More and more travelers are victims of deadly selfies
Since March 26, three tourists visiting the Grand Canyon have died in the famous national park. The identities of two of the dead are unknown, as are the full circumstances of their deaths. We know that one fell to his death from the South Rim at Grand Canyon Village.
The third tourist who died was from Hong Kong. He tripped near the Grand Canyon’s Skywalk while shooting a selfie at the edge of the rim and fell hundreds of feet to his death.
That death follows numerous, needless selfie deaths that occurred around the globe last year.
• In Croatia, a teenager climbed onto the roof of a boxcar to take a selfie. He was electrocuted and burnt to death.
• In Columbia, a young woman fell to her death taking a selfie at Manto de la Virgen falls.
• In India, a young man was struck and killed by a train while recording a selfie video close to the tracks. The train’s horn can be heard in the video while the man ignores its warning.
• In Greece, a teenage boy fell almost 200 feet after climbing onto a rock to take a selfie.
• In Brazil, a 34-year-old man fell off a platform at Corumbá Lake while taking a selfie and drowned.
• In India, a man tried to take a selfie with a wounded bear and was mauled to death.
• In the U.S., an Israeli teenager fell to his death while taking a selfie at Yosemite National Park. A month later at Yosemite, an Indian couple fell to their deaths taking a selfie.
21 deadly selfies were reported in 2018
All together last year, there were 21 reported deaths of teens and adults who fell a great distance, drowned or were electrocuted while taking selfies. In 2017 it was much worse, as more than 50 died in a variety of accidents while taking selfies. Also in 2017, 48 people taking selfies in front of a burning bakery in Chennai, India, were seriously burned after repeated warnings by officials that they were too close to the blaze.
Years ago they were called self-portraits. Whatever they’re called, selfies have been around for more than 33 centuries. Archaeologists discovered a selfie made in 1365 BCE by Pharaoh Akhenaten’s chief sculptor Bak. The great Dutch painter Rembrandt van Rijn is the all-time king of the selfie. He painted self-portraits from the time he was a young man until shortly before his death in 1669.
During the first half of the nineteenth century, selfies became a photographic staple. Robert Cornelius, a life-long Philadelphian, is reputed to have made the first photo selfie in 1839. The famous U.S. Civil War photographer, Mathew Brady, made many self-portraits.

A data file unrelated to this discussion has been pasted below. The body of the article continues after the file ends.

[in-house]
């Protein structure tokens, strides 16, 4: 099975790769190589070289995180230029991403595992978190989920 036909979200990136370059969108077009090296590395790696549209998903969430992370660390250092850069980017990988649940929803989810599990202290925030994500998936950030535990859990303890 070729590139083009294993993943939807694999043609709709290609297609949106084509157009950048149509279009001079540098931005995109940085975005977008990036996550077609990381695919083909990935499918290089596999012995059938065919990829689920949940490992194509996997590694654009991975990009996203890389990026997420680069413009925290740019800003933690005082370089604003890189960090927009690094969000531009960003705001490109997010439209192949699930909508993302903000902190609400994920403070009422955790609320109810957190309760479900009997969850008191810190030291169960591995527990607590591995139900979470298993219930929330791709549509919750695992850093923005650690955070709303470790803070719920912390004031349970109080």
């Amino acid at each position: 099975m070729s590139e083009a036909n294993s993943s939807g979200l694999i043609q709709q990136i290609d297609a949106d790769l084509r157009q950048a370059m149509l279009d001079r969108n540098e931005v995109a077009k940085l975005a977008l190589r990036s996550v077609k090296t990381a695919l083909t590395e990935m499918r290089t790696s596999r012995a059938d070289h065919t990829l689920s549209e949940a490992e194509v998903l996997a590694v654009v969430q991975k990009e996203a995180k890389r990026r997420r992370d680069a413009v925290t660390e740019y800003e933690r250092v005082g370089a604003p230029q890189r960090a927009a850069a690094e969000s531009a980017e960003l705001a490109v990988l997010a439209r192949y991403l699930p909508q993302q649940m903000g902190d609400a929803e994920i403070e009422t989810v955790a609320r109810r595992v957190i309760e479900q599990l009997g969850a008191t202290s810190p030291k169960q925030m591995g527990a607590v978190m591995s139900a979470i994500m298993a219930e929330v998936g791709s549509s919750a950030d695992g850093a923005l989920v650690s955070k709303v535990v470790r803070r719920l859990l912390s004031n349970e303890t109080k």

In the 21st century, the global popularity of the smartphone, with its highly capable cameras, boosted the ability of travelers and others to make photographic self-portraits.
Coupled with the popularity of social media, the problem of “death by selfie” has been rising everywhere. Along with many others, I have seen the competition grow between social media photo junkies to post the best selfie while traveling or while near home, visiting interesting places, events, etc.
Deadly selfie mania trumps common sense
“Selfie mania” has pushed otherwise mature, smart people to throw away their commonsense and put themselves unnecessarily into high-risk situations, which far too often result in serious injury or death.
I like selfies and have been making them for years. They have been an important part of my repertoire for decades. They’re fun, and can be highly expressive for photographers of any ability. For travelers, perhaps more than for others, selfies capture precious memories they can review for a lifetime and share with friends and family. Unfortunately, however, getting the greatest selfie ever has pushed some people beyond a state of reason.
In 2017, two selfie victims won Darwin Awards. Darwin Awards are given out to people who significantly improve the gene pool by eliminating themselves from the human race in an obviously stupid way. In Chinipas de Almada, Chihuahua, Mexico, two young women went to see horse races at a track next to the local airport’s runway. They climbed on their pickup’s roof and were taking selfies, while not paying any attention to a small plane that was landing. When the wing of the plane struck them, they were killed instantly.
Yellowstone Park’s rangers constantly warn visitors to stay clear of the Park’s bisons. Despite that, in 2015, a woman in the park with her daughter (can you believe doing this with her daughter?) trying to take a selfie, turned their backs to a bison weighing more than 1,000 pounds, that was just 20 feet behind them. The bison took off, caught the mother on the right side, then lifted her up and tossed her with its head. Unbelievably, she survived.
Back at the Grand Canyon, there’s little park rangers and others can do to stop visitors from making idiotic choices that chance disaster. They can’t stop visitors from climbing over railings or around barriers. They can’t stop visitors from climbing to the edge of 400-foot and higher cliffs. Selfie devotees need to use self-control and commonsense. They need to use more creativity and less stupidity.
(Image: Grand Canyon National Park. Copyright © 2019 NSL Photography. All Rights Reserved.)
After many years working in corporate America as a chemical engineer, executive and eventually CFO of a multinational manufacturer, Ned founded a tech consulting company and later restarted NSL Photography, his photography business. Before entering the corporate world, Ned worked as a Public Health Engineer for the Philadelphia Department of Public Health. As a well known corporate, travel and wildlife photographer, Ned travels the world writing about travel and photography, as well as running photography workshops, seminars and photowalks. Visit Ned’s Photography Blog and Galleries.